An estimated 70% of jobs are not advertised. That’s a lot of jobs you might be missing out on.
And I guarantee you, the best job are definitely not on a job board. So how do you land them?
The answer is networking.
Oh no. Not networking. Think of networking and you picture a room full of strangers madly passing out business cards, followed by hiding in the bathroom.
This type of networking sucks. I hate it. I really do. And almost everyone I know does, too.
That’s not the type of networking I’m talking about.
The networking I’m talking about involves using your circle of connections to do most of the work for you.
There are three basic steps to creating a networking plan:
- Define your network
- Create and deliver your message
- Follow up and conduct informational interviews
Here’s an explanation of each step.
Step 1: Define your existing network
Your network includes almost everyone you’ve ever met. We are talking about family, friends, acquaintances, colleagues, ex-colleagues, clients, ex-clients, your kids’ friends parents, members of any clubs or organizations you’ve joined and people in your online social networks.
And don’t tell yourself, “I really don’t have a network”. Everyone apart from a complete hermit knows other people. Put together a list of people in your network.
Ideally, you’ll need their email address and telephone number. A great way to do this is through LinkedIn.
Then divide them into groups. Who are your closest friends and the people most likely to help you? Those people fall into group number 1. Group number 2 will have the people who are next closest to you. And so on. Try to have 4 or 5 groups.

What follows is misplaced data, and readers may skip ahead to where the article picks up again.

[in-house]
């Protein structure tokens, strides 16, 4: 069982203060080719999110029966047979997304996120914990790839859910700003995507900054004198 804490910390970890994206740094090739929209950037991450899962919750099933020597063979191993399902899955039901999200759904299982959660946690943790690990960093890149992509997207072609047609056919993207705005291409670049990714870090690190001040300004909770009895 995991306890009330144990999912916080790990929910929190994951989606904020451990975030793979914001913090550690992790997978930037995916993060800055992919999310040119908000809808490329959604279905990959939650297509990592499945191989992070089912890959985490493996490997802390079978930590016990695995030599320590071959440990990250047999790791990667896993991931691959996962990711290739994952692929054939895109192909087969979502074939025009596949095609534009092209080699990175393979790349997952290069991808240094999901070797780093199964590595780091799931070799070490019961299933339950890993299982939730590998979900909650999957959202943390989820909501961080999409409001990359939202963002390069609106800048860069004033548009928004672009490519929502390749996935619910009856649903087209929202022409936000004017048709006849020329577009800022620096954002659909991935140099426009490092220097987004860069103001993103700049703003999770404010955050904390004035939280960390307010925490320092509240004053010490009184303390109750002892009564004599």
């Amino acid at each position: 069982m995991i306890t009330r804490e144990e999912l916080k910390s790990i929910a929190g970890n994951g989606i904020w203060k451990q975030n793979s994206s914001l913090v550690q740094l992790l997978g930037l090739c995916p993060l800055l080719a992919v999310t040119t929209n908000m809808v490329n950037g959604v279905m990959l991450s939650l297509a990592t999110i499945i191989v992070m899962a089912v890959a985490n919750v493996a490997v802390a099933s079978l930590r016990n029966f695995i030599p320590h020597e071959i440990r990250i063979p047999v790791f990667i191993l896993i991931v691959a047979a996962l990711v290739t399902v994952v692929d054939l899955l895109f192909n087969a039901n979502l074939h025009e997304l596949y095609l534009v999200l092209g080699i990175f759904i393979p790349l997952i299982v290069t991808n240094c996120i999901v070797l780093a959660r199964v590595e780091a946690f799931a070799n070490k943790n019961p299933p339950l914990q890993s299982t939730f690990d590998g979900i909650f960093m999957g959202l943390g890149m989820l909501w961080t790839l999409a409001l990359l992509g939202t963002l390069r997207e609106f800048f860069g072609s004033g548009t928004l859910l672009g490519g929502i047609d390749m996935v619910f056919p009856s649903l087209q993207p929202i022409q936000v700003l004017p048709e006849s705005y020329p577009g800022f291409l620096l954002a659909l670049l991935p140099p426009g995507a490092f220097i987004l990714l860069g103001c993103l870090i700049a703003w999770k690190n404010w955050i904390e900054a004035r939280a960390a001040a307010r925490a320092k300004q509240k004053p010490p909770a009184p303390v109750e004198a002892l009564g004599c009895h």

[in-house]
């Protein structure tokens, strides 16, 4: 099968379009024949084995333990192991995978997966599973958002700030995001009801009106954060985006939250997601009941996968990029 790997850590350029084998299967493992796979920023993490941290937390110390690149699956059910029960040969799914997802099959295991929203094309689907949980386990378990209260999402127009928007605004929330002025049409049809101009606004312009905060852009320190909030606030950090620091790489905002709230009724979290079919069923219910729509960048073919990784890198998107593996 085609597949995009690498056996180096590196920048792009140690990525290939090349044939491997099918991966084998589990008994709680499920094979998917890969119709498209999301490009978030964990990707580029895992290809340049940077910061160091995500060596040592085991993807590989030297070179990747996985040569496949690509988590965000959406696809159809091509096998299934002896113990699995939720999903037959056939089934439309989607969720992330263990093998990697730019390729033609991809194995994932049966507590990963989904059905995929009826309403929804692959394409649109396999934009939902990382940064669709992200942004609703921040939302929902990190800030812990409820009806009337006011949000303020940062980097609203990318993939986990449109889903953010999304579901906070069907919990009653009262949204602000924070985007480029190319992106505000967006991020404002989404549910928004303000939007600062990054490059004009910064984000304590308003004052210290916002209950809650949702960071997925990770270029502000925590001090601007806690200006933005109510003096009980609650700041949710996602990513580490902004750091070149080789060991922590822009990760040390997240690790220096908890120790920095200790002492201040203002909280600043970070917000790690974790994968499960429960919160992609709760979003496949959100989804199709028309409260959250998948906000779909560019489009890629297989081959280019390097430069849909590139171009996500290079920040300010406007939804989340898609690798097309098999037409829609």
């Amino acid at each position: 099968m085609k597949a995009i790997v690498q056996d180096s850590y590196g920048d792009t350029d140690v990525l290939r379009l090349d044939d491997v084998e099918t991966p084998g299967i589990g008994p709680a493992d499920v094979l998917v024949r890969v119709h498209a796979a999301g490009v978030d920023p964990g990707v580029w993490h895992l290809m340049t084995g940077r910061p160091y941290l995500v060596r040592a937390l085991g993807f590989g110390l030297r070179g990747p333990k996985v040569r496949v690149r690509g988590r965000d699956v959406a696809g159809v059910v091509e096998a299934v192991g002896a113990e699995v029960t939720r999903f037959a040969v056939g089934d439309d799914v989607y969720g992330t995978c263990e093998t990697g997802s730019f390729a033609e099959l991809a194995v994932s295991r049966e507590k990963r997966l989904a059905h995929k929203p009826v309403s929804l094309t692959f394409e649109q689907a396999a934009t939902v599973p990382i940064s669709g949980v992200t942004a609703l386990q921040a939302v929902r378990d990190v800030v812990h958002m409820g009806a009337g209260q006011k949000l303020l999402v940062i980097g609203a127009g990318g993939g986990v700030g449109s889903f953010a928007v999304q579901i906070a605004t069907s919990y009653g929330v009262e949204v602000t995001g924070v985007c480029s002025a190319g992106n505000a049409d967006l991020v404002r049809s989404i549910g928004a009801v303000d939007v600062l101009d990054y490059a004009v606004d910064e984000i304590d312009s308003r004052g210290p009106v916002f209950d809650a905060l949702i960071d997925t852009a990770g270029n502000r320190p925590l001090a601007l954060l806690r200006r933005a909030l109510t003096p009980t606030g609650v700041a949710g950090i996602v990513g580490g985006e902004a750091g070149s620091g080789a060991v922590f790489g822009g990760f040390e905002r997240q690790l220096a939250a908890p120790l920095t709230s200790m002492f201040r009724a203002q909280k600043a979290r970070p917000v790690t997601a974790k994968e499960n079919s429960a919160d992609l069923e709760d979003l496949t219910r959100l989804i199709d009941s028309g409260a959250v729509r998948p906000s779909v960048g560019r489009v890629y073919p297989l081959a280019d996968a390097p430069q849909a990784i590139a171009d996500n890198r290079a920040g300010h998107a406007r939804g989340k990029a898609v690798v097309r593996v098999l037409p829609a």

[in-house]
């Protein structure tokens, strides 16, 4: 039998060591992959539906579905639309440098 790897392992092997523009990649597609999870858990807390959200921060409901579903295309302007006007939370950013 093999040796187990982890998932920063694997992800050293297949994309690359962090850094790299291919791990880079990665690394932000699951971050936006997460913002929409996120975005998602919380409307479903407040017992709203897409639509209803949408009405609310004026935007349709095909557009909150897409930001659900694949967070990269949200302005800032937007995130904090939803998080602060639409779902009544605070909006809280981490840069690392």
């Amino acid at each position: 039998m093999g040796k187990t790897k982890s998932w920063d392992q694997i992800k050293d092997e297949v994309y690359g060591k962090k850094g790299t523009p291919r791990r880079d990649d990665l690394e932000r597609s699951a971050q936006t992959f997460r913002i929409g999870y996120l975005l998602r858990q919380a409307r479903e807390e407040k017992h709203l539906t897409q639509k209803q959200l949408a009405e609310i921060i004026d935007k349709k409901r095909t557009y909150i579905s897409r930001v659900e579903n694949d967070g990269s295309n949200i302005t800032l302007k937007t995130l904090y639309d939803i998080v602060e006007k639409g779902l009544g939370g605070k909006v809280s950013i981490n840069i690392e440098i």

Now, don’t worry about the number of people you have, as the power will come in your network’s network and who they know.
Step 2: Create and deliver your message
The dream job search is like a giant treasure hunt. Unless you know what the treasure looks like and can describe it to others, they can’t help you.
Come up with 5-7 sentences that explain exactly what kind of work you are looking for. It needs to include these elements:
- What type of work you are looking for (marketing, sales, communications, management, consulting, accounting, finance, etc.)
- What sectors do you want to work in (banking, manufacturing, non-profit, government, hi-tech, retail, fashion, etc.)
- What positions (senior project manager, chief operations officer, vice-president of marketing)
- Other factors like: size of company, company culture, flexibility, salary needs, etc.
- Name some companies that would make for an ideal employer (for example you might be interested in working in high-street fashion and identify Top Shop, Gap, H&M, Zara and Benetton as your dream employers)
One vital aspect of this process is to ensure that the description is specific enough.
The next step is to send your message out to the world. Start with the people in group #1. Email them, invite them for coffee, or whatever. Tell them exactly what you want, like you did in the previous exercise.
Even if you only get a few responses, don’t despair, all it takes is one great connection and you may find your dream job.
Step 3: Follow up and conduct informational interviews
So now you’ve found the people, created the message and delivered it. Eventually, you’ll get a bite. Someone who can get you closer to your dream job wants to meet.
At this point, you need to schedule an informational interview with this person.
The goal in these meetings is to get closer and closer to your dream job. Maybe this person can’t hire you or isn’t looking to hire anyone, but they can refer you to someone else who is.
Tell the person you are meeting with why you want this job, why you’re the best person for it – even if you’re not the most qualified and ask them how they think you should go about landing it. Then shut up. Let them talk and give you all the advice you can get out of them.
At some point, you’re gonna get a break and you’ll land an interview with a hiring manager for your dream job.
So, if you’re interested in learning the interview secrets that landed me jobs like stockbroker at Morgan Stanley, P.R. Director for an Indy Car race team, or V.P. at a major sports agency, join my mailing list and be the first to know when I reveal them.